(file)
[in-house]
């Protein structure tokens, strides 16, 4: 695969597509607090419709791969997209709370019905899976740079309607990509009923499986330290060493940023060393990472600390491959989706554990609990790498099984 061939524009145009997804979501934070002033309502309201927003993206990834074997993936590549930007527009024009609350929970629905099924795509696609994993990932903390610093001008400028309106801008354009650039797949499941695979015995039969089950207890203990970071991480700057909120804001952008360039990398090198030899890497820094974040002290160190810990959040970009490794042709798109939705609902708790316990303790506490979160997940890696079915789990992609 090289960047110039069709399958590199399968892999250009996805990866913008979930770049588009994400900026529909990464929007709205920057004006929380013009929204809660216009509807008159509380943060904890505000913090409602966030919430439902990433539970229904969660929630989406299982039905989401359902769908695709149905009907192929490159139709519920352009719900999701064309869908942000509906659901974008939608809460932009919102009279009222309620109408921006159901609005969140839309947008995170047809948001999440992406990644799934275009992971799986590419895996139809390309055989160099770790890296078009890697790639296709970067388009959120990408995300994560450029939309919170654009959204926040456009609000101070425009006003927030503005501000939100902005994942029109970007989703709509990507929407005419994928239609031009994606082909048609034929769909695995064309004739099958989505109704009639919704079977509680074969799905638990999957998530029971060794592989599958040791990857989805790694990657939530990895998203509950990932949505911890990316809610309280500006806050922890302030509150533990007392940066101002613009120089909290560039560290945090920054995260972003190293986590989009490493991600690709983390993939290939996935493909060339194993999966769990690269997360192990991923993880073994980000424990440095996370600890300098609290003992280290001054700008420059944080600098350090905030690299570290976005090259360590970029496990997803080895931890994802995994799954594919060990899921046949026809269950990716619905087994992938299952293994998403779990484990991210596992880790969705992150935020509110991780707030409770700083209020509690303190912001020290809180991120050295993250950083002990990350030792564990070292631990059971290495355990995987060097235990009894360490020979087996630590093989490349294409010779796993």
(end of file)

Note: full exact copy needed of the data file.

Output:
[in-house]
């Protein structure tokens, strides 16, 4: 695969597509607090419709791969997209709370019905899976740079309607990509009923499986330290060493940023060393990472600390491959989706554990609990790498099984 061939524009145009997804979501934070002033309502309201927003993206990834074997993936590549930007527009024009609350929970629905099924795509696609994993990932903390610093001008400028309106801008354009650039797949499941695979015995039969089950207890203990970071991480700057909120804001952008360039990398090198030899890497820094974040002290160190810990959040970009490794042709798109939705609902708790316990303790506490979160997940890696079915789990992609 090289960047110039069709399958590199399968892999250009996805990866913008979930770049588009994400900026529909990464929007709205920057004006929380013009929204809660216009509807008159509380943060904890505000913090409602966030919430439902990433539970229904969660929630989406299982039905989401359902769908695709149905009907192929490159139709519920352009719900999701064309869908942000509906659901974008939608809460932009919102009279009222309620109408921006159901609005969140839309947008995170047809948001999440992406990644799934275009992971799986590419895996139809390309055989160099770790890296078009890697790639296709970067388009959120990408995300994560450029939309919170654009959204926040456009609000101070425009006003927030503005501000939100902005994942029109970007989703709509990507929407005419994928239609031009994606082909048609034929769909695995064309004739099958989505109704009639919704079977509680074969799905638990999957998530029971060794592989599958040791990857989805790694990657939530990895998203509950990932949505911890990316809610309280500006806050922890302030509150533990007392940066101002613009120089909290560039560290945090920054995260972003190293986590989009490493991600690709983390993939290939996935493909060339194993999966769990690269997360192990991923993880073994980000424990440095996370600890300098609290003992280290001054700008420059944080600098350090905030690299570290976005090259360590970029496990997803080895931890994802995994799954594919060990899921046949026809269950990716619905087994992938299952293994998403779990484990991210596992880790969705992150935020509110991780707030409770700083209020509690303190912001020290809180991120050295993250950083002990990350030792564990070292631990059971290495355990995987060097235990009894360490020979087996630590093989490349294409010779796993």